By Jacob Katel
By Laurie Charles
By Nate "Igor" Smith
By Abel Folgar
By Kat Bein
By Jacob Katel
Back before there were long-form videos and CD-ROMs for overweening artiste types to wallow in, musicians used the concept album to overextend their half-baked ideas. Not content with letting a single song do its job, groups charged an entire collection of tunes with the mission of delivering a single dunderheaded message. What follows are the worst of a very, very bad lot. As we look back on these aberrations at the beginning of a brand-new year, let us be grateful that the concept-album trend seems to be a thing of the past -- at least for now.
10. The Bee Gees/Peter Frampton
Sgt. Pepper's Lonely Hearts Club Band: Original Soundtrack (1978)
First Bad Sign: Seeing George Burns credited on any record sleeve for his singing contribution should be warning enough.
Concept: Evidently, someone believed there was an actual story linking Billy Shears, Lucy in the Sky, the Hendersons, the Lonely Hearts Club Band, and Mr. Kite. Whoever it was, he or she then convinced Robert Stigwood to bankroll the stinky idea into a major motion sickness starring Peter Frampton, the Bee Gees, and Steve Martin. And you thought Charles Manson was the only Beatles fan with an active imagination.
Worst Moment: When, knowing Beatles producer George Martin was enlisted to maintain some Fab Four integrity, you discover the entire cast neighing "I Want You (She's So Heavy)."
Grand Finale: It became the first release to ship platinum and return double-platinum.
9. Frank Sinatra
Trilogy: Past, Present, Future (1980)
First Bad Sign: The subtitle of disc three, "Reflections on the Future in Three Tenses." But how?
Concept: A three-record set devoted to Sinatra's love of music past, present, and future. The "Past" disc (old standards) is a pleasure, the "Present" disc (songs by writers of the rock era) is hit-and-miss, but the "Future" -- whoooaaaa! What the Frank is this? A space operetta where the Chairman of the Board zips through the galaxy in search of a planet that will grant him a gaming license?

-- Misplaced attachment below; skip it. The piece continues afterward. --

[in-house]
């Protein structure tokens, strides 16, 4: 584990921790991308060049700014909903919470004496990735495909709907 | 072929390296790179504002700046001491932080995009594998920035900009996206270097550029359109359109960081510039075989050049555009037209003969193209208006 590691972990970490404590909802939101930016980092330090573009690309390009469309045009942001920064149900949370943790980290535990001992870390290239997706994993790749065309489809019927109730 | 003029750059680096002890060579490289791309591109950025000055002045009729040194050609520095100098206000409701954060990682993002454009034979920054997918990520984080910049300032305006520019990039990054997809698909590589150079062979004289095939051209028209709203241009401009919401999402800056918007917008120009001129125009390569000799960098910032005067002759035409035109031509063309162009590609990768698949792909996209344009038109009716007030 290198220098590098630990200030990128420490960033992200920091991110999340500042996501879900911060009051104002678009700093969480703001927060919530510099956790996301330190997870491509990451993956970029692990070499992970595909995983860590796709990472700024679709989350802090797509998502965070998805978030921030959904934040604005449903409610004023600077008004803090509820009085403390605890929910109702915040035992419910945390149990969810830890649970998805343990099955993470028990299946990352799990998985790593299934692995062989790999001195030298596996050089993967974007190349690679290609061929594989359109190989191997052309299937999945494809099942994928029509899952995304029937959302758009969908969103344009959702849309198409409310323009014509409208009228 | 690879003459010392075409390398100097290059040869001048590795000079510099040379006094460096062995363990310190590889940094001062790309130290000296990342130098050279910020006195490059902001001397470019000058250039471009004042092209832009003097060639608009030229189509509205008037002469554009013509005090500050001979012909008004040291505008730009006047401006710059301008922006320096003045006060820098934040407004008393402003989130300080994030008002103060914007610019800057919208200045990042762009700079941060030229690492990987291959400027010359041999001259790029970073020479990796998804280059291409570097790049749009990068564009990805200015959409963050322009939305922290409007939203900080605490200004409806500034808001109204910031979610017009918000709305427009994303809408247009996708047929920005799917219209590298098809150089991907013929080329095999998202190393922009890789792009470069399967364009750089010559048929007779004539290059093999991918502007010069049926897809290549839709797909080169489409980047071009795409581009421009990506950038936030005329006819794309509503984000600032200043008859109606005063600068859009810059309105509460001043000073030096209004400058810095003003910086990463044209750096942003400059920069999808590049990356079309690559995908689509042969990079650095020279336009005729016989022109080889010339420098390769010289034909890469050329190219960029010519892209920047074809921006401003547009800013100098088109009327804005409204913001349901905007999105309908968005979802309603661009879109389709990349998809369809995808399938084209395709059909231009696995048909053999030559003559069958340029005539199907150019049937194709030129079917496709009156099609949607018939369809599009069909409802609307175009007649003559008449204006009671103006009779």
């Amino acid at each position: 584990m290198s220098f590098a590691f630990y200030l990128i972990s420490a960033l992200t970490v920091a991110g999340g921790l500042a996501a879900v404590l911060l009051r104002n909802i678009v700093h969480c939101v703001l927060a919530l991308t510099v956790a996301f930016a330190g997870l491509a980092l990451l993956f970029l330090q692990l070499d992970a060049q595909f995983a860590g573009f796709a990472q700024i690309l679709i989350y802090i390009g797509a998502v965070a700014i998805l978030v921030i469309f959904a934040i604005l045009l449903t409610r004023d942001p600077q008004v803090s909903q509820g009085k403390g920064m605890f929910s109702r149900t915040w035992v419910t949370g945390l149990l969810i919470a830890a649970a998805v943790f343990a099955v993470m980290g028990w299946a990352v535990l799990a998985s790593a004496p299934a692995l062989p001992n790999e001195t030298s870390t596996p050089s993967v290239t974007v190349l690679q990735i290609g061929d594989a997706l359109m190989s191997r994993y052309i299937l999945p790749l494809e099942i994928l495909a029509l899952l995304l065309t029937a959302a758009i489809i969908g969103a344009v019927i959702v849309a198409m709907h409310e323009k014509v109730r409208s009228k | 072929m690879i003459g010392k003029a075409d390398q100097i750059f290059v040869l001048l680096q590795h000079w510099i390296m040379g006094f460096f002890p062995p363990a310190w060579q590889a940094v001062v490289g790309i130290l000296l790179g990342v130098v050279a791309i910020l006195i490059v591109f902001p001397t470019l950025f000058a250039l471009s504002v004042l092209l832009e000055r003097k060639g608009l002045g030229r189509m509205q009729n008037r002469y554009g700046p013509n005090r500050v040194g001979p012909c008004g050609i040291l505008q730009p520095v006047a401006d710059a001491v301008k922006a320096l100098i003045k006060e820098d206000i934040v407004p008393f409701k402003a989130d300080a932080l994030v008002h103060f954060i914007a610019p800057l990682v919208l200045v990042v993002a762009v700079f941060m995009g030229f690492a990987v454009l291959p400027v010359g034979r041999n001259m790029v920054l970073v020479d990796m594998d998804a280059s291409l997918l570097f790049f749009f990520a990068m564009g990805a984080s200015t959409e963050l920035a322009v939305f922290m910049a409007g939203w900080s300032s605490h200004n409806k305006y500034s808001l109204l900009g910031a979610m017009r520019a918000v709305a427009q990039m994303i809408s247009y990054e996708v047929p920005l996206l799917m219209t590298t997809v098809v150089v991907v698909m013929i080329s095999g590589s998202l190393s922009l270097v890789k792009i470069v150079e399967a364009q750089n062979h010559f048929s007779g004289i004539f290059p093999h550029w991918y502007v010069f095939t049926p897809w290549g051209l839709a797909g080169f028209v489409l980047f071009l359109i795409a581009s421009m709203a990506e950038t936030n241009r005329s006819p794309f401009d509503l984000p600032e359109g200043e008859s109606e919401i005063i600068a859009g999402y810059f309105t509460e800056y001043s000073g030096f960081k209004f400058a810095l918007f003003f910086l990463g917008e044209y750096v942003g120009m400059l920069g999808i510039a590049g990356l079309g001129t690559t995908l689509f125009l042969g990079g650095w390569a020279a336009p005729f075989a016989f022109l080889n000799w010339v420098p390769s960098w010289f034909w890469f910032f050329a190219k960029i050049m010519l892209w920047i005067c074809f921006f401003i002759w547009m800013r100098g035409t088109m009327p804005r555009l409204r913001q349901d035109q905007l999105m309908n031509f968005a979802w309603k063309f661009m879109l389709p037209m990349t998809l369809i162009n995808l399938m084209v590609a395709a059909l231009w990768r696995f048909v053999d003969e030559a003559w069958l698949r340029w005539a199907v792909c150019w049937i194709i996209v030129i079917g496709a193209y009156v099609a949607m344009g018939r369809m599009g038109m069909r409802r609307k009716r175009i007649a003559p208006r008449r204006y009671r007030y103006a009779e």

Worst Moment: Glancing at the lyric sheet as Frank and the chorus are about to sing, "Uranus Is Heaven! Heaven! Heaven!" The Hoboken crooner quickly averts disaster by using the queen's pronunciation of the seventh planet (your-ann-us). Whew.
Grand Finale: The kinder, gentler Sinatra that writer/producer Gordon Jenkins envisions for the future quickly becomes a thing of the past when WNEW disc jockey Jonathan Schwartz airs the effort before its release date and dismisses it as "narcissistic" and "a shocking embarrassment in poor taste." A peeved Francis Albert calls the station's owner and gets Schwartz suspended for six weeks. Too bad their exchange isn't on the album.
8. Tommy Roe
12 in a Roe (1969)
First Bad Sign: Surely the sight of thirteen Tommy Roes on the cover should paralyze superstitious bubble-gum fans with unspeakable fright.
Concept: The predictable contents of this greatest-hits compilation are offset by a terrifying act never before -- and never again -- attempted in the annals of rock: Roe allows himself to be interviewed in between every song by a Gary Owens impersonator. You've never known true dread until you hear Roe reveal the demonic inspiration behind "Sweet Pea."
Worst Moment: Roe's sinister tirade on "Party Girl," during which he sneers, "Dance your last dance/Have yourself a time/After the party's over/I'm gonna marry you/Instead of learning the bossa nova / You'll be learning how to cook." For God's sake, don't do it, Party Girl!
Grand Finale: Interviewer: "Put it all together, and that's a whole bunch of success." Roe: "I guess the best way to express my feelings about it is to borrow a phrase my dad used to use when everything was groovy. I even wrote a song about it." That song, friends, is the vaginally retentive, yet damned cheerful, "Jam Up and Jelly Tight."
7. Emerson, Lake and Palmer
First Bad Sign: The inside cover art spells out the gobbledygook story in eleven panels. Stylistically, it's a bad mix between Destroy All Monsters and the stations of the cross.
Concept: Rejected Transformer toy prototypes ravage the Earth to the sound of ripped-off Bach riffs played in weird time signatures. Tarkus (half armadillo, half Sherman tank) battles Manticore (half lion, half scorpion with a human's head) and a combination pterodactyl/bomber plane. There's also a combo grasshopper and safari helmet creature that looks like a real pushover, despite its cruiser missiles.
Worst Moment: "Aquatarkus," when the hideous animal/artillery takes to the water and Keith Emerson gets to unload all his farting-in-the-bathtub Moog sounds.
Grand Finale: In an unrelated story, Tarkus concludes with "Are You Ready, Eddie," an attempt by these lofty classical-music bandits to rip off something less ancient: Little Richard's "Ready Teddy." For two minutes and eight seconds, Greg Lake quizzes engineer Eddie Offord on whether he is indeed ready to shut down his sixteen-track recorder. Why couldn't he have done that 38 minutes and 56 seconds earlier?
Music from the Elder (1981)
First Bad Sign: Q: Why is Kiss afraid to show its fully made-up faces on an album cover for the first time? A: This ain't rock and roll -- this is Genesis.